在西方,文化的态度是:本土的就是世界的,他们think global, act local(站在全球的角度去思考,站在本土的角度去行动)。 可这样的事情在中国却大量的发生着,因为中国市场需要。老实说,我是带着愤慨的心情听完讲座的,尽管她明明切中了中国目前的实情。我说,我非常遗憾听到这些,希望她有一天能够来中国,了解中国文化,设计更有中国文化的作品。

10 thoughts on “Landscape architecture and garden design in China

  1. Tom Turner

    Thank you for raising an interesting but difficult problem.
    Similar questions face every country: should they remain ‘true to their national character’ or should they become globalized and interenationalized and part of the modern world? The Japanese have given much thought to the problem and, I think, have kept much more context-sensitive ‘Japan-ness’ in their modern garden design than in their modern architecture. In the Gulf states, there was a rush to be western but there now seems to be a growing awareness that solutions are possible which are both Arab and modern. There are three aspects to local identity: aesthetic, ecological and social. My thought is that the ecological and social aspects are easier to deal with than than the aesthetic aspect. Is the distinctively Chinese social use of outdoor space reflected in current urban and landscape design in China? The above photograph, with the possible exception of the red building, looks as though it could be in a British New Town.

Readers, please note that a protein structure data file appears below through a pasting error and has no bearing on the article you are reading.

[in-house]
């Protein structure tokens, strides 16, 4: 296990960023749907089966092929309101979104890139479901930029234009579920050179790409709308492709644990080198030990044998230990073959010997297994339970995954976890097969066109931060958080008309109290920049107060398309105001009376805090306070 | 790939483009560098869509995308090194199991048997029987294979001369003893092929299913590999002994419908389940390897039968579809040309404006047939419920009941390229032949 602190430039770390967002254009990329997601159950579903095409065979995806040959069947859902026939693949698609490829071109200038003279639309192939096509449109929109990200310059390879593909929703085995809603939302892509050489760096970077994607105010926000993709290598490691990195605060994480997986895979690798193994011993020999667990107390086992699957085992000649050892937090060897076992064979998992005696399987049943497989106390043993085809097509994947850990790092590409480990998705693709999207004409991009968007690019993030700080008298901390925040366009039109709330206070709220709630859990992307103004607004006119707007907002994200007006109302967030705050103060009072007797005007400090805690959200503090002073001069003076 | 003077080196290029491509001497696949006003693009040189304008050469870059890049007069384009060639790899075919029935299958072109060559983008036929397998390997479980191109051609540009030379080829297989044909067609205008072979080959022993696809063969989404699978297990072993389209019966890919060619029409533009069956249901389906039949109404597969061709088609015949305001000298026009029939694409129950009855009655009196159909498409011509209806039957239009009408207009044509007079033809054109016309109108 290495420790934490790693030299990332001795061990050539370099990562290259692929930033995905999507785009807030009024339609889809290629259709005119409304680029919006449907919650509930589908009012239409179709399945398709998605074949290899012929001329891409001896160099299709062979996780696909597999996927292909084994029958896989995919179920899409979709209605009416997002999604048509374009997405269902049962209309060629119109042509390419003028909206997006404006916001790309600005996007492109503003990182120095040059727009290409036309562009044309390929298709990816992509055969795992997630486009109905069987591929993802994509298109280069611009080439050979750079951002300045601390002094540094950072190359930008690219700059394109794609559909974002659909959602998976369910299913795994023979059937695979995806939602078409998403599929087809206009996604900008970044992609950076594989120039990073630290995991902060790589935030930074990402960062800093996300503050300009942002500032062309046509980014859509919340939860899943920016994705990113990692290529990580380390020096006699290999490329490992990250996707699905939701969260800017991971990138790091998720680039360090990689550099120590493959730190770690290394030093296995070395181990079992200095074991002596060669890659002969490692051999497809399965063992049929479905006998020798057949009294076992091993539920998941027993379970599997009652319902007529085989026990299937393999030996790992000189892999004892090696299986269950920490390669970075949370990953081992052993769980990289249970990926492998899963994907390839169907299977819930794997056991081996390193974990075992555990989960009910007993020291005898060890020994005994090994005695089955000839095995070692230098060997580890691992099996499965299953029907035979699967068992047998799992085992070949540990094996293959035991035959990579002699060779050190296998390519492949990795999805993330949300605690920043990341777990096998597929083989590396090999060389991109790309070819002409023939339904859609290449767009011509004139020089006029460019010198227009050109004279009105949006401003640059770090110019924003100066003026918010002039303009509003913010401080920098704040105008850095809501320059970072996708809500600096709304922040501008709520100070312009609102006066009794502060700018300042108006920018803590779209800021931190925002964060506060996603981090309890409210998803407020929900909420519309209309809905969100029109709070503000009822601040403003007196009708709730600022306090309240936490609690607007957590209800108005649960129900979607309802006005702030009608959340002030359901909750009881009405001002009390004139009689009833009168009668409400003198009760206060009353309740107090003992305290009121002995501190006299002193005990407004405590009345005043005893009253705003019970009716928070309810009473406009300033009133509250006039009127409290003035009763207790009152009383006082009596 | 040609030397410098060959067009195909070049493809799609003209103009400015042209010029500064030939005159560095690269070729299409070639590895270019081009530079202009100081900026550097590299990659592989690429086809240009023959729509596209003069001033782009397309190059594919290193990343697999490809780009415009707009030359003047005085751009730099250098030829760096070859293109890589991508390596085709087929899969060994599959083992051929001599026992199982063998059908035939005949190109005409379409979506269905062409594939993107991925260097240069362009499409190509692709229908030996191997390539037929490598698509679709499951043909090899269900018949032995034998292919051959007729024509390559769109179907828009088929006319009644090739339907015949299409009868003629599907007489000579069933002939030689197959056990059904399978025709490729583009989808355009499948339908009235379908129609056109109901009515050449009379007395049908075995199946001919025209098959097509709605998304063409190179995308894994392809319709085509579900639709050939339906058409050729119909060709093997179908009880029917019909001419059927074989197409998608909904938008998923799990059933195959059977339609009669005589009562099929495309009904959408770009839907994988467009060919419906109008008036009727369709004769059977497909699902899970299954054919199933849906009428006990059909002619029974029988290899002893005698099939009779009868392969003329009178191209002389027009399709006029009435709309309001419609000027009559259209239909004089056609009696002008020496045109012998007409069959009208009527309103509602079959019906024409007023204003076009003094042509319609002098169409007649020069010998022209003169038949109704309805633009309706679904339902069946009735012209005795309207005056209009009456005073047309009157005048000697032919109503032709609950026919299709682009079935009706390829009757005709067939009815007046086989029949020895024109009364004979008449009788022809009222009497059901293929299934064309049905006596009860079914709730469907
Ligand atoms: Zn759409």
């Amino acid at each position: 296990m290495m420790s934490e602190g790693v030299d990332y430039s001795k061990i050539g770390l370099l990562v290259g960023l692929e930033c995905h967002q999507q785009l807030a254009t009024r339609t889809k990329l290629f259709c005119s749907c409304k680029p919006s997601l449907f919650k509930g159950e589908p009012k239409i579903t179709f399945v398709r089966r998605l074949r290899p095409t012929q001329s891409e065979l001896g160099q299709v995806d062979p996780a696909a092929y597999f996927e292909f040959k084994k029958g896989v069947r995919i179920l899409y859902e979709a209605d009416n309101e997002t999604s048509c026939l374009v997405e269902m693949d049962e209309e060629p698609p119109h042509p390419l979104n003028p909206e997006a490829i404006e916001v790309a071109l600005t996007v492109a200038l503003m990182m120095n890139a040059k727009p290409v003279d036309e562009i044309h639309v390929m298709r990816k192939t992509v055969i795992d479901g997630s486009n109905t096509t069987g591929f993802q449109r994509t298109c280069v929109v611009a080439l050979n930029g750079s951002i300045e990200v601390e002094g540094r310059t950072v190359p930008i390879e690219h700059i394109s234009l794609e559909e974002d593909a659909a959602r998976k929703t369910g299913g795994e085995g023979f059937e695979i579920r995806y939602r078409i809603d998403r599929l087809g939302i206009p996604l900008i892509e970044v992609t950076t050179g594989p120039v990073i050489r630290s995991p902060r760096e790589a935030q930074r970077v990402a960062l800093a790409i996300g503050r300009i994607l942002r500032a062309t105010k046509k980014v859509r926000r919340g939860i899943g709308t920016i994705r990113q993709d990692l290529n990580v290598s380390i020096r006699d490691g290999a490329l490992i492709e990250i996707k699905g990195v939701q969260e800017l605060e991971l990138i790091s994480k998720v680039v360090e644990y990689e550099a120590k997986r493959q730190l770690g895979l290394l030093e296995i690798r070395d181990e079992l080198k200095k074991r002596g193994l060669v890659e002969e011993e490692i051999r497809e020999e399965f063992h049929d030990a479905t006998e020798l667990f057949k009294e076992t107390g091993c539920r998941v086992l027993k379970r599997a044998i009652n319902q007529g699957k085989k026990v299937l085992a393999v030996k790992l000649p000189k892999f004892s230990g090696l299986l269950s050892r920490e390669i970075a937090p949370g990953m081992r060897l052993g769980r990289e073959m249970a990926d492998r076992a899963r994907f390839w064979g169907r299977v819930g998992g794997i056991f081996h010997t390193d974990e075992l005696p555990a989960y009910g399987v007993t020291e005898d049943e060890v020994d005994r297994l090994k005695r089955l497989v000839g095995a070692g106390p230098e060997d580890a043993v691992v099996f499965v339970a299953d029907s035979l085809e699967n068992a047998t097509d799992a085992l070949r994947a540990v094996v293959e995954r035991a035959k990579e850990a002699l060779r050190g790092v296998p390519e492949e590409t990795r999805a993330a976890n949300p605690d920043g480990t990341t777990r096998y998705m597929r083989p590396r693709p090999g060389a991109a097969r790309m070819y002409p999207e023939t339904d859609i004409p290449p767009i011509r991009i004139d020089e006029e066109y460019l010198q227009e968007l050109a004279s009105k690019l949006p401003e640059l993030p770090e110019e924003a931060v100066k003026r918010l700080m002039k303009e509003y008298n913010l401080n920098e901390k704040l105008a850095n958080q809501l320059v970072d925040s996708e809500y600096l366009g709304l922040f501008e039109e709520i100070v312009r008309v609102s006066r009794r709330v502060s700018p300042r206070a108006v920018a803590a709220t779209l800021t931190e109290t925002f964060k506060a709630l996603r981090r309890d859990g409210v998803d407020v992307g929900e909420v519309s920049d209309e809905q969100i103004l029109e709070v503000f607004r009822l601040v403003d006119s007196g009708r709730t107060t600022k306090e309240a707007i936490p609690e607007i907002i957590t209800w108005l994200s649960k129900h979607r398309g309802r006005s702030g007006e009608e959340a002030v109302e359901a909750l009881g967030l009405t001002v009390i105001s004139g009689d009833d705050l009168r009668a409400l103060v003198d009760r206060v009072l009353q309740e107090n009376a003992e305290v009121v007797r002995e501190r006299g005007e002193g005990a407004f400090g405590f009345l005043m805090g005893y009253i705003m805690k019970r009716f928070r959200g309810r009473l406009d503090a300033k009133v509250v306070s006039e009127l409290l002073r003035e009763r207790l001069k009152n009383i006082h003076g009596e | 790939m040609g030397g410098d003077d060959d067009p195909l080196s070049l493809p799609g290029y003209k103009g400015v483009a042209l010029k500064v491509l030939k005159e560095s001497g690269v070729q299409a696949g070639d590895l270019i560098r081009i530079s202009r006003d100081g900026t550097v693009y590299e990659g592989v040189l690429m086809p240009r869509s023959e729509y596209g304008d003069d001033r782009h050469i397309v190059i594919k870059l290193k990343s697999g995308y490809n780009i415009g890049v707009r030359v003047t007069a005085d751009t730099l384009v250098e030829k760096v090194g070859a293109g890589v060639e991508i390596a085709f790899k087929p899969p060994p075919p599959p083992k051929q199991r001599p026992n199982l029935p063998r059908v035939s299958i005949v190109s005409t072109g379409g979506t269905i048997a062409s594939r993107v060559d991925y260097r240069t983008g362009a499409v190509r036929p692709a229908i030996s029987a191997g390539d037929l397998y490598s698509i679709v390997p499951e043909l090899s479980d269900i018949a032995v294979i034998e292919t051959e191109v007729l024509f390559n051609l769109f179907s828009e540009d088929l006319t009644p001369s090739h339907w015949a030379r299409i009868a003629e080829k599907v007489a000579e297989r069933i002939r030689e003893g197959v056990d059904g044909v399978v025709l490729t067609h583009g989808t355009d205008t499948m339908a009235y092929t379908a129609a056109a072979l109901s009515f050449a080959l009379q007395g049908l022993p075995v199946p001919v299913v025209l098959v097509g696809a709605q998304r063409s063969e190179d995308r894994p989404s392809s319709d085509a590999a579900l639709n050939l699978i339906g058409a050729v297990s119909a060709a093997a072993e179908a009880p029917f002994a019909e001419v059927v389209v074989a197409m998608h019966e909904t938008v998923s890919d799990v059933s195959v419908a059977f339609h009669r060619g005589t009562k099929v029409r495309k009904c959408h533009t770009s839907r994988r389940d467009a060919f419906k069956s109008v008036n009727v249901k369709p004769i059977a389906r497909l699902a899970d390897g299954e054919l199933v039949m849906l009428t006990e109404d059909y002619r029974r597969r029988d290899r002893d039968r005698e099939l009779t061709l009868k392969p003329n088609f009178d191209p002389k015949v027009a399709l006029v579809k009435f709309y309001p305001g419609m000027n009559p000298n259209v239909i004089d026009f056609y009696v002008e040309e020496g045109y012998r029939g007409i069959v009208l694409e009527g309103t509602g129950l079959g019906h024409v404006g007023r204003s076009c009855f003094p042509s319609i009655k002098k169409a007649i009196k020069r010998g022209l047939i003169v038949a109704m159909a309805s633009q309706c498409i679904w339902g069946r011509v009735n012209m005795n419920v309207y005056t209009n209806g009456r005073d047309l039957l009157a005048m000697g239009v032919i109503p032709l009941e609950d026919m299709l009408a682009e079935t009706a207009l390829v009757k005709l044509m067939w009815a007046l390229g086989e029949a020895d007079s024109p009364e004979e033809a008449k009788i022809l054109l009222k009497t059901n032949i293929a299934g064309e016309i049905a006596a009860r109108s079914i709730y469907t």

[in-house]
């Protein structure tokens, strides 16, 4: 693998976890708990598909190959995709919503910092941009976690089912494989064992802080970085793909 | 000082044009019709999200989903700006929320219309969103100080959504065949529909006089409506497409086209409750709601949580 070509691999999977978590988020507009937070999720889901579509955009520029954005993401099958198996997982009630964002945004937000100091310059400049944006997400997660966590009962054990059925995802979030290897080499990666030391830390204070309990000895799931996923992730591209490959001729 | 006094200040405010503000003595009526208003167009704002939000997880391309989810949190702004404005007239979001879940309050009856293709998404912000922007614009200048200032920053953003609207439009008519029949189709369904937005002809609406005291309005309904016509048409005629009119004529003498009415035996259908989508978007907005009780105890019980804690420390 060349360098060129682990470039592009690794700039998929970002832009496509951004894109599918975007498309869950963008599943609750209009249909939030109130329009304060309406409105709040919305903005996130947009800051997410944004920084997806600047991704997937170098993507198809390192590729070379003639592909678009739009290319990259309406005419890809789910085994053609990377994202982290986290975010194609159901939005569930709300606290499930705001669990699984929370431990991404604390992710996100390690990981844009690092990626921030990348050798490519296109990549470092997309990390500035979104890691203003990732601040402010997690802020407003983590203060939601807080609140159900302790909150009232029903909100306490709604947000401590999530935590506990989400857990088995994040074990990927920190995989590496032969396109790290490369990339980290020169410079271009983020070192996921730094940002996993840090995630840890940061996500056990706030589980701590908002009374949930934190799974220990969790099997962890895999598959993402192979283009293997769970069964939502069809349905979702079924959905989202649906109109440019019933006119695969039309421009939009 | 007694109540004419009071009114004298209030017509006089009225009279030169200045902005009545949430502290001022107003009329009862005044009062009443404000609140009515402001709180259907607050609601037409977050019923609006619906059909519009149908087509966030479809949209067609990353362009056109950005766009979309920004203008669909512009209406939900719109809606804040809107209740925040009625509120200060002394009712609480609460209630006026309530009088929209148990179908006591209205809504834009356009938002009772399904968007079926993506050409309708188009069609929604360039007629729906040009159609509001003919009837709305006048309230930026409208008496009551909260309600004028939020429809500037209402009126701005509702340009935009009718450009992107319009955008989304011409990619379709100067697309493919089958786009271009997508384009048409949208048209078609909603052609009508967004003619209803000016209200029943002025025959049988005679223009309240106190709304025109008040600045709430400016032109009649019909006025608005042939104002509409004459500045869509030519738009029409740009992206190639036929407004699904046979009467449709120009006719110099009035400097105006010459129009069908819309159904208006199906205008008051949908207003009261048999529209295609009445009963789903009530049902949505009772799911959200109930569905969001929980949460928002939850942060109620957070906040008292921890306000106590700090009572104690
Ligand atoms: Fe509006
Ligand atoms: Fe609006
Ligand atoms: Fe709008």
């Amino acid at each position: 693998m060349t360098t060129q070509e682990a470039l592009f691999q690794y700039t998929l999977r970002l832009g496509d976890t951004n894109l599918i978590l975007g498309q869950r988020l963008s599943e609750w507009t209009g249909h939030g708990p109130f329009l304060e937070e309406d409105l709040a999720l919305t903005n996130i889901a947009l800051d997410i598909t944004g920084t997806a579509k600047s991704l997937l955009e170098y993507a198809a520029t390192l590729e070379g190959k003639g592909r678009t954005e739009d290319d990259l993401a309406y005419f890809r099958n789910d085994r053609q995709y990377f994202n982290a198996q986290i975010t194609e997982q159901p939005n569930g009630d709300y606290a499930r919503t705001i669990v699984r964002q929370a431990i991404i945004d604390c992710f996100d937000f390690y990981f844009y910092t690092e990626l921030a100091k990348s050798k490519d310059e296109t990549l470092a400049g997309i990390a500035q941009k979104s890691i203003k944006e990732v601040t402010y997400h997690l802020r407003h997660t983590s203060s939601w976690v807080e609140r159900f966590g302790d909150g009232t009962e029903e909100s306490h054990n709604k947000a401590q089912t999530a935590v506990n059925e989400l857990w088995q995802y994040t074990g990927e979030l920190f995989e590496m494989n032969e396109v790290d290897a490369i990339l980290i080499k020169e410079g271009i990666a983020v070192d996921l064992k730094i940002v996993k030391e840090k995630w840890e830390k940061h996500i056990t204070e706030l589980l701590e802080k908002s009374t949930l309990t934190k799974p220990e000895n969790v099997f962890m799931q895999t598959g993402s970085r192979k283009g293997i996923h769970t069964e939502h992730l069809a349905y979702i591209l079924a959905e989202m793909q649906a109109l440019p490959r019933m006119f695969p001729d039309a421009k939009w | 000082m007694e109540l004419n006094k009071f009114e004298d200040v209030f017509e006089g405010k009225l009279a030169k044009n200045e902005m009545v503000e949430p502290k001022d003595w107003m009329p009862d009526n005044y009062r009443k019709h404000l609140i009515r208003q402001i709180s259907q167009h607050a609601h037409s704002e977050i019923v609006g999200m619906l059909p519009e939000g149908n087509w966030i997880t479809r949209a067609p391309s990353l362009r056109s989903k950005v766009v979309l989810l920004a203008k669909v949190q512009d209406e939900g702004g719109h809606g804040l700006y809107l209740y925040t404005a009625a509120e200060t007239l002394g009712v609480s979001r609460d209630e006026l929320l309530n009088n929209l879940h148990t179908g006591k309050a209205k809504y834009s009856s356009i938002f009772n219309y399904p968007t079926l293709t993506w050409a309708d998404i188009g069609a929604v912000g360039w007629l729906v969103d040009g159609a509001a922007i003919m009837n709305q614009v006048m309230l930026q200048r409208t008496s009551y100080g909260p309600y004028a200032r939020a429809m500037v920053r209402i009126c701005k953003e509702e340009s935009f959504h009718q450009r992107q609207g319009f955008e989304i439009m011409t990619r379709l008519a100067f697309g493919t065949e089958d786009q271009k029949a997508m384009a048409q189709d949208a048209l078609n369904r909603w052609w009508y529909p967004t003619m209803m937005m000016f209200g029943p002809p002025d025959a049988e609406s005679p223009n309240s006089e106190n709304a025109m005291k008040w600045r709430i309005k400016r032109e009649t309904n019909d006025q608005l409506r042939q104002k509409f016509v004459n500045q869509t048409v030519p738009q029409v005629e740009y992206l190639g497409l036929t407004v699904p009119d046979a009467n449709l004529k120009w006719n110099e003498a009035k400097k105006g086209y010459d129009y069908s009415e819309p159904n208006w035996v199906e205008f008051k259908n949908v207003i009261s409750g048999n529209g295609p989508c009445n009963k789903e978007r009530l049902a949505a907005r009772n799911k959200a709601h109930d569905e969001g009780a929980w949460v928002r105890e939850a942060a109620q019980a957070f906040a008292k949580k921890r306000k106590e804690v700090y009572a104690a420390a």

2. xiaomin

    I agree the three aspects to local identity: aesthetic, ecological and social, which are related and relevant and are vital to the developing in cities and towns in China. But for the surviving of the largest population country, I think, the ecological issue nowadays is more urgent than the others.